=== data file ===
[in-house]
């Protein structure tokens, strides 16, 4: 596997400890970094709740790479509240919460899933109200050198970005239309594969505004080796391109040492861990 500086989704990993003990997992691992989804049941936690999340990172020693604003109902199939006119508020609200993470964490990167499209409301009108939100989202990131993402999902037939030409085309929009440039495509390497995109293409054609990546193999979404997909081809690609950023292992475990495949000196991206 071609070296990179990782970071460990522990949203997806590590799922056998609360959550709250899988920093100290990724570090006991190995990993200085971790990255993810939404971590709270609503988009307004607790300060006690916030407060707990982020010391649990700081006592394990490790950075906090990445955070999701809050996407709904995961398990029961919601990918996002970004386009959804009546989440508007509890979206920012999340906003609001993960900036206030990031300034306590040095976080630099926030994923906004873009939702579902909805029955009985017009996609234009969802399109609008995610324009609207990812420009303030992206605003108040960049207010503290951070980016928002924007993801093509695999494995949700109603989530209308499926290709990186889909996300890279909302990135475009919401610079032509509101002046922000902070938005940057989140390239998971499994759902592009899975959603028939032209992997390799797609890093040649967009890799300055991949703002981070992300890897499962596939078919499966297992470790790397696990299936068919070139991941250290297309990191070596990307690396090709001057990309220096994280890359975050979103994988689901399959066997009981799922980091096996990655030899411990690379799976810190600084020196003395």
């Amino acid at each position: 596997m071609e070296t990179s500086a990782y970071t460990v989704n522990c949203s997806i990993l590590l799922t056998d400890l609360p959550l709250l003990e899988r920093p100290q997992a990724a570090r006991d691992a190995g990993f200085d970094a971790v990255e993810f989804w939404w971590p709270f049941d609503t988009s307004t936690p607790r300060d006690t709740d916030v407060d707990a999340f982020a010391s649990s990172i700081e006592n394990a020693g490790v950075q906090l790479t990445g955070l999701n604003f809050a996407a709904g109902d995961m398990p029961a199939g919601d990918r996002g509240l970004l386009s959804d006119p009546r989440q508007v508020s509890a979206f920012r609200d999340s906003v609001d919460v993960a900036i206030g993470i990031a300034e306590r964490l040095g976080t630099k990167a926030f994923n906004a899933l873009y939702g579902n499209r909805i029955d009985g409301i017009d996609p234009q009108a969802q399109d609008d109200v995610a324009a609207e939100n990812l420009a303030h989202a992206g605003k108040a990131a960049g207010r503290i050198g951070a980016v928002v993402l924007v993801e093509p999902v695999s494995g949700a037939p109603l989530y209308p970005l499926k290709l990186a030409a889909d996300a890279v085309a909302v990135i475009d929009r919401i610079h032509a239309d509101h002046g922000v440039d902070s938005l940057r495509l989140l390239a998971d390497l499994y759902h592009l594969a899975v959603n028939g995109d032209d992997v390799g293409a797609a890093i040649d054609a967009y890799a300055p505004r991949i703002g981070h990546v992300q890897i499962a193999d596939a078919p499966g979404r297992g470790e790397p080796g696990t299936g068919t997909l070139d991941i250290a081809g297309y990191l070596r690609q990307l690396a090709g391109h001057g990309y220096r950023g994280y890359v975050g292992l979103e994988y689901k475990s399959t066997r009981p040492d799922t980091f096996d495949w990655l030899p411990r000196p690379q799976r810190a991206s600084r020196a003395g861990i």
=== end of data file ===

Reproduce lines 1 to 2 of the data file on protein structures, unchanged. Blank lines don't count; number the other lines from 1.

[in-house]
């Protein structure tokens, strides 16, 4: 596997400890970094709740790479509240919460899933109200050198970005239309594969505004080796391109040492861990 500086989704990993003990997992691992989804049941936690999340990172020693604003109902199939006119508020609200993470964490990167499209409301009108939100989202990131993402999902037939030409085309929009440039495509390497995109293409054609990546193999979404997909081809690609950023292992475990495949000196991206 071609070296990179990782970071460990522990949203997806590590799922056998609360959550709250899988920093100290990724570090006991190995990993200085971790990255993810939404971590709270609503988009307004607790300060006690916030407060707990982020010391649990700081006592394990490790950075906090990445955070999701809050996407709904995961398990029961919601990918996002970004386009959804009546989440508007509890979206920012999340906003609001993960900036206030990031300034306590040095976080630099926030994923906004873009939702579902909805029955009985017009996609234009969802399109609008995610324009609207990812420009303030992206605003108040960049207010503290951070980016928002924007993801093509695999494995949700109603989530209308499926290709990186889909996300890279909302990135475009919401610079032509509101002046922000902070938005940057989140390239998971499994759902592009899975959603028939032209992997390799797609890093040649967009890799300055991949703002981070992300890897499962596939078919499966297992470790790397696990299936068919070139991941250290297309990191070596990307690396090709001057990309220096994280890359975050979103994988689901399959066997009981799922980091096996990655030899411990690379799976810190600084020196003395």